Human Egg Implantation – Embryo Folding, Embryonic Cavities and Placenta

by John McLachlan, PhD

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    00:01 Hello, and welcome to the slideshow in which we’ll look at embryo folding and development of the embryonic cavities and the placenta. Now, I should say at the beginning that this is quite difficult to understand. It probably took me several years to get my head around it, and you may have to watch it several times before it makes complete sense for you.

    00:19 What we’re going to do is to look at, first of all, the folding of the embryo, and then how the extra-embryonic cavities and membranes develop. And then finally, we’ll look at the development and the function of the placenta. But we’ll have to begin right back at the very beginning, at the point of implantation. In this diagram, we can just see the pre-embryo beginning to implant under the uterine wall. The outer cells, the trophoblast, as we described in an earlier lecture, actually begins to form syncytiotrophoblast, which is lost at cellular boundaries, and you have nuclei in a space surrounded by cytoplasm, and this is eating its way into the uterine wall. We can see that the primitive ectoderm here marked in red, and primitive endoderm marked in yellow have already formed from the inner cell mass.

    01:11 The uterine wall has been prepared to receive this, otherwise, as we said previously, this would be quite dangerous as it implanted into the surface. Two days later, it has almost completely disappeared under the surface, and the primitive ectoderm marked in red here has formed a cavity, and that is going to be the amniotic cavity. That kind of the thing to focus on if you follow the amniotic cavity all the way through, that’s probably the most important. The other ones tend to come and go, but the amniotic cavity is going to be really important later on. So at this point, it sunk completely under the surface. Blood vessels are being engulfed by the syncytiotrophoblast and maternal blood is in direct contact with the syncytiotrophoblast. So nutrients are beginning to make their way to the developing pre-embryo. As we said, the inner cell mass has given rise to the amniotic cavity, and just where the embryo sunk under the surface, there’s a little plug or scar which marks where it is. It's quite hard to see even if you’re looking inside the uterus at this point. Little later still, 11 days after fertilization, now sunk completely under the surface, the amniotic cavity is still visible.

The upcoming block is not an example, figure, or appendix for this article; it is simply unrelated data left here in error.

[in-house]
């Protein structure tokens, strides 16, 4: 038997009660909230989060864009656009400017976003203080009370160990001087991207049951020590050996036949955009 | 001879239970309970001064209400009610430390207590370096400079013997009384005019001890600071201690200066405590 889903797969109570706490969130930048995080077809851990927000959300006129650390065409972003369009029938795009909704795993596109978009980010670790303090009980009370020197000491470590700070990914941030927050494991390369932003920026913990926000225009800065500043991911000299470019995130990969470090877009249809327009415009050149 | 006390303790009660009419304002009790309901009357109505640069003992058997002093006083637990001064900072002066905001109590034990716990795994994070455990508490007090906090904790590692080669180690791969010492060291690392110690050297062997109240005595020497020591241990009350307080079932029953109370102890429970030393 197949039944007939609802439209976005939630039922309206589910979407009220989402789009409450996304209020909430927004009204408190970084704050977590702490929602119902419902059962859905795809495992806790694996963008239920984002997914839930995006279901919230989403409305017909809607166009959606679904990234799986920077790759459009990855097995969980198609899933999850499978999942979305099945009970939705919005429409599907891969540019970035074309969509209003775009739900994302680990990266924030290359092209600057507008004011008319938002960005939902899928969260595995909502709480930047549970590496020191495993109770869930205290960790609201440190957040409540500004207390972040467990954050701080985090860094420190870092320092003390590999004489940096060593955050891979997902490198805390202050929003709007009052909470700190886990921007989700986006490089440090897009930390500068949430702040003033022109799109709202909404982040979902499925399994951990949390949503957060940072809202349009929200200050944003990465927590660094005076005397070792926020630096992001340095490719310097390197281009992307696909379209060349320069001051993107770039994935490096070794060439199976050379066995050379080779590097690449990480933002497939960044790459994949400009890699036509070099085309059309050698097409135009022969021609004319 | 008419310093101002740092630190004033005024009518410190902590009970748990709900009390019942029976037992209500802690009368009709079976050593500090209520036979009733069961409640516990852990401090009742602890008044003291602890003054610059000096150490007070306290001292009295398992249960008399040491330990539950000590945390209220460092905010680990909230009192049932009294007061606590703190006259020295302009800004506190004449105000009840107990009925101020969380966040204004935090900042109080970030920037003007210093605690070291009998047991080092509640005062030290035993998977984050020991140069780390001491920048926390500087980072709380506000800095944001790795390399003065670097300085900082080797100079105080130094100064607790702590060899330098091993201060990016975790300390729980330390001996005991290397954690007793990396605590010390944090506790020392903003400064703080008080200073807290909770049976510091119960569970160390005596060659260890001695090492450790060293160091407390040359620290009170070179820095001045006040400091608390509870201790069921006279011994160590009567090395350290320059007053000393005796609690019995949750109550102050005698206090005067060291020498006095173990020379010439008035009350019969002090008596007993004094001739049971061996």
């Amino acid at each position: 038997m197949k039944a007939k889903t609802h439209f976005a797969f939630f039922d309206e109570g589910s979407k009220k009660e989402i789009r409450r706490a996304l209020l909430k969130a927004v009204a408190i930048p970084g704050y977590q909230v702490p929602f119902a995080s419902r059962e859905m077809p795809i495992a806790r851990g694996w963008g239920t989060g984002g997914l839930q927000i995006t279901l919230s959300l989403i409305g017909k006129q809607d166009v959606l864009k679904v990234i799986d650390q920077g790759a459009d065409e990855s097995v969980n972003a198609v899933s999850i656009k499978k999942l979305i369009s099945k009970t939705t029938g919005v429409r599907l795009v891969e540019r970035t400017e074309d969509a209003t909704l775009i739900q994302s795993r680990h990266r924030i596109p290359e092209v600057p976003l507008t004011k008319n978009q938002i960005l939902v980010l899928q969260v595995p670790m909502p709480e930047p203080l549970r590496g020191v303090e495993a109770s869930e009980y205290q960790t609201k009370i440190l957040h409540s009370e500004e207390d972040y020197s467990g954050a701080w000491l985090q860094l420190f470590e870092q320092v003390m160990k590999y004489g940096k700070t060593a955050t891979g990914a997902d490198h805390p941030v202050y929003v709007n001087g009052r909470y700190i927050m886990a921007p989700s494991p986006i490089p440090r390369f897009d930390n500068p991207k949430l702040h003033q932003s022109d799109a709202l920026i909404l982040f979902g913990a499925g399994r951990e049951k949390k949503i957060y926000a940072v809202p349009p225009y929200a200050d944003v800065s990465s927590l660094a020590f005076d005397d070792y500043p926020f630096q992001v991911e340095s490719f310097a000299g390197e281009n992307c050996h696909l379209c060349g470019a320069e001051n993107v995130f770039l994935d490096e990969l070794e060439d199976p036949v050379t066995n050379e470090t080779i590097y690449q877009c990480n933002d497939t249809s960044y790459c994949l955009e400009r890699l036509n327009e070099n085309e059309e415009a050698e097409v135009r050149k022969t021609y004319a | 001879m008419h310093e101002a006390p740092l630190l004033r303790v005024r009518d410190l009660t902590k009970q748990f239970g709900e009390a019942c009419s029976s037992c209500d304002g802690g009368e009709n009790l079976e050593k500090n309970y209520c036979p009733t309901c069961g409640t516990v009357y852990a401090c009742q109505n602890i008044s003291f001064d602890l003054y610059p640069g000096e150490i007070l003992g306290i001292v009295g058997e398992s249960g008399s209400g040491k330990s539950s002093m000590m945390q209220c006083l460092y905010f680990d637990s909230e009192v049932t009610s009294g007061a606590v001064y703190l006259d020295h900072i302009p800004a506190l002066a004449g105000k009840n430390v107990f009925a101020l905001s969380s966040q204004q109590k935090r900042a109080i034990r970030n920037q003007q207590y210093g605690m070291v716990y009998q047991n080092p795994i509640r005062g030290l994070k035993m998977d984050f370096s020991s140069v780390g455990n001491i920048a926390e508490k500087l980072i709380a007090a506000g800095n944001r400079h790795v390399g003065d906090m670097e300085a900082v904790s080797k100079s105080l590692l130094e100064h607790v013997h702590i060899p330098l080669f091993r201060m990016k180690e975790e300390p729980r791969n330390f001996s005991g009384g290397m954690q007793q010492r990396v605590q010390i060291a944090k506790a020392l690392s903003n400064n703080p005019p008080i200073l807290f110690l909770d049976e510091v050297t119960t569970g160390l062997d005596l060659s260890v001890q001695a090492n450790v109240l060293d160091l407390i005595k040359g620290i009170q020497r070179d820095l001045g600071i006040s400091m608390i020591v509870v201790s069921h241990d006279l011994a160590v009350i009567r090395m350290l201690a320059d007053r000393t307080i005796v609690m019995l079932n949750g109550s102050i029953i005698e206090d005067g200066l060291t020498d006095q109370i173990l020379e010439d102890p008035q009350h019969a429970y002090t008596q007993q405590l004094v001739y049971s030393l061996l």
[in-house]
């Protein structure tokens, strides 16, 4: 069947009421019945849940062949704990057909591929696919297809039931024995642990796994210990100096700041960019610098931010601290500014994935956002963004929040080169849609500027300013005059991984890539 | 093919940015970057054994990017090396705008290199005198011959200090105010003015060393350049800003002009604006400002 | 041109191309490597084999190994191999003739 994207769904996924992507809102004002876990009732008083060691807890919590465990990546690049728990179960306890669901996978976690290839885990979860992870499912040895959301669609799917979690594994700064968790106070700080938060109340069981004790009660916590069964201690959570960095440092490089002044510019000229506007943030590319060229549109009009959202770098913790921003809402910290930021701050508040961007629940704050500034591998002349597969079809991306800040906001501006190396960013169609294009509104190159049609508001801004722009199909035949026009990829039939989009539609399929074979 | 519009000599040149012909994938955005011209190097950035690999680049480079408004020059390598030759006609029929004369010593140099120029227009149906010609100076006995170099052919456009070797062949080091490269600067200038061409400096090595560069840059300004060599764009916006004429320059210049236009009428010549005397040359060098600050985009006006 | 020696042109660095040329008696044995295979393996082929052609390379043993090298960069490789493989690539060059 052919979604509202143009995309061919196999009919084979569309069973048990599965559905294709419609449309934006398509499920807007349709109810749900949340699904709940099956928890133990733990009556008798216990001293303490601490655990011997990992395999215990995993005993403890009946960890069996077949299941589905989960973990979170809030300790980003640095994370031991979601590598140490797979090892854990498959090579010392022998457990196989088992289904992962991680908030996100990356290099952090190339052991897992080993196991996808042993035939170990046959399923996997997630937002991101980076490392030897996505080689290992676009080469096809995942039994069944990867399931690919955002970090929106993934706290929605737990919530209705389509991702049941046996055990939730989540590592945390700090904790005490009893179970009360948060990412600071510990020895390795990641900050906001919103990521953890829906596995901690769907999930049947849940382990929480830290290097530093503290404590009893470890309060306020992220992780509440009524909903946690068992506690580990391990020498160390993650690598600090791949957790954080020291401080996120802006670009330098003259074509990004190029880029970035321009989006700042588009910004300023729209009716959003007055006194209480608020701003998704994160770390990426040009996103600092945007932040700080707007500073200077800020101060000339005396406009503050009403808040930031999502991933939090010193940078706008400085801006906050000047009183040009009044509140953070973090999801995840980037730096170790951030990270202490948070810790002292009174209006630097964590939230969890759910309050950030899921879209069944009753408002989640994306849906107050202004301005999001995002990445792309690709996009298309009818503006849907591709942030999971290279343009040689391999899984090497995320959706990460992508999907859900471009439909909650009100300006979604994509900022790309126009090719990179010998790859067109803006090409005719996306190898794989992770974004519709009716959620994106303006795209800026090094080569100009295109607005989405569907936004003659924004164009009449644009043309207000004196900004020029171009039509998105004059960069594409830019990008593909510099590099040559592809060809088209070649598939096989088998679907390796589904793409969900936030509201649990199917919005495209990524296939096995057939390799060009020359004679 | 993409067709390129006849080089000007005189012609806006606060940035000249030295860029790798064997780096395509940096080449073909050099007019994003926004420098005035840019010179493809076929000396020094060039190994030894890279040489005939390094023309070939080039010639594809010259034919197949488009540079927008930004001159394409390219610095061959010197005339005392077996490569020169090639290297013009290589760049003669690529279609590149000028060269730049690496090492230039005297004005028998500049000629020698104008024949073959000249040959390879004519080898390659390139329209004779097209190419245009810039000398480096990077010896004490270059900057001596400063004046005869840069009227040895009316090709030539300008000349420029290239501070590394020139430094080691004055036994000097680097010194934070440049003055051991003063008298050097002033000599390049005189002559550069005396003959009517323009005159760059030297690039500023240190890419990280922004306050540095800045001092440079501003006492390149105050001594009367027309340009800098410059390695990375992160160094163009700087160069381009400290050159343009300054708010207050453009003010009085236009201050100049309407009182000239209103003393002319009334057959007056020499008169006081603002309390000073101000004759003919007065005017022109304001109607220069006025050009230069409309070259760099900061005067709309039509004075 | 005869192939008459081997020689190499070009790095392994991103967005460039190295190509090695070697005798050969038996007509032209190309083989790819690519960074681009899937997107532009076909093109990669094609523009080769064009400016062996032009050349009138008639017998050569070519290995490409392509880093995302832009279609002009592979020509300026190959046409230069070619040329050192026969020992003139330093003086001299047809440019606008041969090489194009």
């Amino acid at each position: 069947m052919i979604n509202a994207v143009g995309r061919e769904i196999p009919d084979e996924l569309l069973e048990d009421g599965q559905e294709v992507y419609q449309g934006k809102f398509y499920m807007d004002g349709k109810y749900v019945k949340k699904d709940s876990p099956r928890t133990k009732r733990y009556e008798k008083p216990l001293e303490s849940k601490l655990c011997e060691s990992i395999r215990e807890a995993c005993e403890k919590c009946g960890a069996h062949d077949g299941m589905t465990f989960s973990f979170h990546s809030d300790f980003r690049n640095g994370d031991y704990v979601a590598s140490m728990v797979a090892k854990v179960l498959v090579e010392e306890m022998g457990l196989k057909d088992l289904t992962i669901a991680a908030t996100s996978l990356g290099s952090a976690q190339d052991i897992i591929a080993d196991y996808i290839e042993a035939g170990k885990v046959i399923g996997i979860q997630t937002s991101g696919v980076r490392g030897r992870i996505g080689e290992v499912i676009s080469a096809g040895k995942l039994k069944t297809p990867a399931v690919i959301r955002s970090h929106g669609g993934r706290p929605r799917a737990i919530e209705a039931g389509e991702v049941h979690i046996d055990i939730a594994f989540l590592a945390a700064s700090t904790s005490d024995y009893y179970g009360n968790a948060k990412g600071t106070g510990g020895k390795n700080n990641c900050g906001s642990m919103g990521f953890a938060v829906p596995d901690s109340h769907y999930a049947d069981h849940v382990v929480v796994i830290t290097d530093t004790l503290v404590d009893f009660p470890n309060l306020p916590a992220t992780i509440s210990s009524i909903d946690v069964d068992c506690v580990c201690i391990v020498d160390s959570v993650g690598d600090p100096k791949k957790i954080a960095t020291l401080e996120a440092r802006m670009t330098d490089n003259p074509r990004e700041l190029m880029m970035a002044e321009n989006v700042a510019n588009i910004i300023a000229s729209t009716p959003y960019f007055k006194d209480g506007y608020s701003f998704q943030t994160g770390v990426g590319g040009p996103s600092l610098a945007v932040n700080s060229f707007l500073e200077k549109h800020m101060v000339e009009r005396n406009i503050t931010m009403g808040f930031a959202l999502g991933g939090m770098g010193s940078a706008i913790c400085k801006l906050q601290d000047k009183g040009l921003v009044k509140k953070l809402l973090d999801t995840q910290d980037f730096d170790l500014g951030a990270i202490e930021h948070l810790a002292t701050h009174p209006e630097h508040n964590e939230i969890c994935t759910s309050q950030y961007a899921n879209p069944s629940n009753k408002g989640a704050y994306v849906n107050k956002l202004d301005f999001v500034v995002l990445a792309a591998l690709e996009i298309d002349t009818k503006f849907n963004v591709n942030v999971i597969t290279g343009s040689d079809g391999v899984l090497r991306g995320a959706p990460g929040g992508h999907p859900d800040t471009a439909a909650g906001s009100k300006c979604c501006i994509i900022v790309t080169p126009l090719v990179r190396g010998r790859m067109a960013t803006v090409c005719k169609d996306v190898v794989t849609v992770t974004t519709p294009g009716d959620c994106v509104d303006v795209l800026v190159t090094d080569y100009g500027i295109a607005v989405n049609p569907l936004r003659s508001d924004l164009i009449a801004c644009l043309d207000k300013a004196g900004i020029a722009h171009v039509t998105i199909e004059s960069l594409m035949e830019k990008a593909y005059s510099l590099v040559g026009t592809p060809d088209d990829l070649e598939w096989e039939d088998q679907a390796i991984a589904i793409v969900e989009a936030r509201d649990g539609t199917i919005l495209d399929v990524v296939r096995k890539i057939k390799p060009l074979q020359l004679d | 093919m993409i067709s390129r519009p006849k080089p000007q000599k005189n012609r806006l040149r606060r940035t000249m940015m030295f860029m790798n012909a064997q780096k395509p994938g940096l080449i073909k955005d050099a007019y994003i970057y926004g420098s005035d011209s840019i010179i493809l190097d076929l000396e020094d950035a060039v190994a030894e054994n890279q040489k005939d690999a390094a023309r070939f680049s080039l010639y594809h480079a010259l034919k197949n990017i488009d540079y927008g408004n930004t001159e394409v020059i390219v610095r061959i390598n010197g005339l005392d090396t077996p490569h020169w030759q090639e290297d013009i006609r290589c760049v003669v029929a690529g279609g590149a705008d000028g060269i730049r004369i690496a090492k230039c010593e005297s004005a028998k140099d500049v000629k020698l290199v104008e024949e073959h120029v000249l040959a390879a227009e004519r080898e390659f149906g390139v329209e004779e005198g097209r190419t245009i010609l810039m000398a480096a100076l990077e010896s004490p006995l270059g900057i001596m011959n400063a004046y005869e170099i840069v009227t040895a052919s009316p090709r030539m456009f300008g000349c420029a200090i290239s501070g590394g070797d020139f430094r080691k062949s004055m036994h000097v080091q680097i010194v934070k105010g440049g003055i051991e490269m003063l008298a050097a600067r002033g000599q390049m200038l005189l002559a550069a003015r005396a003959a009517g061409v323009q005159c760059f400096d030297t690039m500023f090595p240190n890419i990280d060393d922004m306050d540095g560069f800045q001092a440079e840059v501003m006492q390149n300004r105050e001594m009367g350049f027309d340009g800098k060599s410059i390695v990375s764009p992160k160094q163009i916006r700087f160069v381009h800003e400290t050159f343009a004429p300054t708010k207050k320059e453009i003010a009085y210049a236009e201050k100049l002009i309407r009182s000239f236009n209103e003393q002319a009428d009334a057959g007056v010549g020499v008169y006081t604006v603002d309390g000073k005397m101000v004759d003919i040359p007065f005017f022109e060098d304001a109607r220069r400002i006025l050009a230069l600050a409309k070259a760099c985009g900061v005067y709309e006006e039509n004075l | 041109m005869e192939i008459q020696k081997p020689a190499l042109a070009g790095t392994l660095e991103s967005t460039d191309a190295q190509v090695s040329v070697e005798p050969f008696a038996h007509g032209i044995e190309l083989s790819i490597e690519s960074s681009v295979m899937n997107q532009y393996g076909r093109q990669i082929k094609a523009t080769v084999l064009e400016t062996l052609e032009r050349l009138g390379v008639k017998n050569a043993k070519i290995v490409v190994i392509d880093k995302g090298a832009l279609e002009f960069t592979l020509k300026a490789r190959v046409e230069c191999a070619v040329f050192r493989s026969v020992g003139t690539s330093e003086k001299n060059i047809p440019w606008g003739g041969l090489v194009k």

02:29 The yolk sac is formed from the primitive endoderm, and we could begin to see little villi, little projections from the trophoblast marked in dark brown here, projecting into the syncytiotrophoblast.

    02:42 These villi are increasing the surface area of the developing conceptus so that nutrients can flow from the mother. So growth, from now on, can be relatively rapid.

    02:55 The primitive endoderm has formed that primitive yolk sac and the primary stem villi are forming to increase the absorptive area, so rapid growth ensuing as a result of nutrients coming from the mother.

    03:12 In this image, we can see the yolk sac separated from the rest of the embryo with the amniotic cavity shown in green up above it. That’s the amniotic cavity. As I said, that’s the key part. The body stalk is what’s going to be the umbilical cord later on.

    03:27 The embryo itself is going to develop in the bilaminar disc. That’s the part made up of ectoderm and endoderm in between the amniotic cavity and the yolk sac.

    03:41 As the cavity is expanding, this begins to push its way back into the cavity of the uterus, the uterine cavity overall. To remind you that when we talked about gastrulation, we saw the primitive streak forming in the floor of the amniotic activity, and that defines the main body axis. It also gives rise to the mesoderm of the embryo. So that two layers of the ectoderm and the endoderm between the amniotic cavity and the yolk sac becomes three layers, the mesoderm as the meat in the sandwich as it were.

    About the Lecture

    The lecture Human Egg Implantation – Embryo Folding, Embryonic Cavities and Placenta by John McLachlan, PhD is from the course Embryology: Early Stages with John McLachlan.

    Author of lecture Human Egg Implantation – Embryo Folding, Embryonic Cavities and Placenta

     John McLachlan, PhD

    John McLachlan, PhD

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